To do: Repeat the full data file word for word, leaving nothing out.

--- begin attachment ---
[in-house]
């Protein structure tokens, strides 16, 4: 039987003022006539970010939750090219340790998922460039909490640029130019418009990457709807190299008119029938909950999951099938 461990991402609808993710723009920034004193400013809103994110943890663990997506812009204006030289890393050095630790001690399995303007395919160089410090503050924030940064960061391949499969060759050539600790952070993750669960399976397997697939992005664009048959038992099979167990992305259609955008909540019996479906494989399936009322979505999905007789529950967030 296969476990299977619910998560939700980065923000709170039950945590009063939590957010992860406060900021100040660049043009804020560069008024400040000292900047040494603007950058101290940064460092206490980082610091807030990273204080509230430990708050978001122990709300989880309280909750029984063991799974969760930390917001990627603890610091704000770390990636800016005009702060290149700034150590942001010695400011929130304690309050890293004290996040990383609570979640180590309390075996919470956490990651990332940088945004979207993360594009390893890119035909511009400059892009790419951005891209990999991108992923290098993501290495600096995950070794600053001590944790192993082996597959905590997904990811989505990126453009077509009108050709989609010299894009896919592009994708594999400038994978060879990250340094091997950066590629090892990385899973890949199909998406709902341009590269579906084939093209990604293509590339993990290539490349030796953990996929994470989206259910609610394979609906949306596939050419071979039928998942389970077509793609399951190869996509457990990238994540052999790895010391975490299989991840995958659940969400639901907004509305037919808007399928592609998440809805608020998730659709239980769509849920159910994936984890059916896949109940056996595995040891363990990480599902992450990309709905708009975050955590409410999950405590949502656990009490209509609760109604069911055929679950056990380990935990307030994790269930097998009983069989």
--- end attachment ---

[in-house]
């Protein structure tokens, strides 16, 4: 039987003022006539970010939750090219340790998922460039909490640029130019418009990457709807190299008119029938909950999951099938 461990991402609808993710723009920034004193400013809103994110943890663990997506812009204006030289890393050095630790001690399995303007395919160089410090503050924030940064960061391949499969060759050539600790952070993750669960399976397997697939992005664009048959038992099979167990992305259609955008909540019996479906494989399936009322979505999905007789529950967030 296969476990299977619910998560939700980065923000709170039950945590009063939590957010992860406060900021100040660049043009804020560069008024400040000292900047040494603007950058101290940064460092206490980082610091807030990273204080509230430990708050978001122990709300989880309280909750029984063991799974969760930390917001990627603890610091704000770390990636800016005009702060290149700034150590942001010695400011929130304690309050890293004290996040990383609570979640180590309390075996919470956490990651990332940088945004979207993360594009390893890119035909511009400059892009790419951005891209990999991108992923290098993501290495600096995950070794600053001590944790192993082996597959905590997904990811989505990126453009077509009108050709989609010299894009896919592009994708594999400038994978060879990250340094091997950066590629090892990385899973890949199909998406709902341009590269579906084939093209990604293509590339993990290539490349030796953990996929994470989206259910609610394979609906949306596939050419071979039928998942389970077509793609399951190869996509457990990238994540052999790895010391975490299989991840995958659940969400639901907004509305037919808007399928592609998440809805608020998730659709239980769509849920159910994936984890059916896949109940056996595995040891363990990480599902992450990309709905708009975050955590409410999950405590949502656990009490209509609760109604069911055929679950056990380990935990307030994790269930097998009983069989």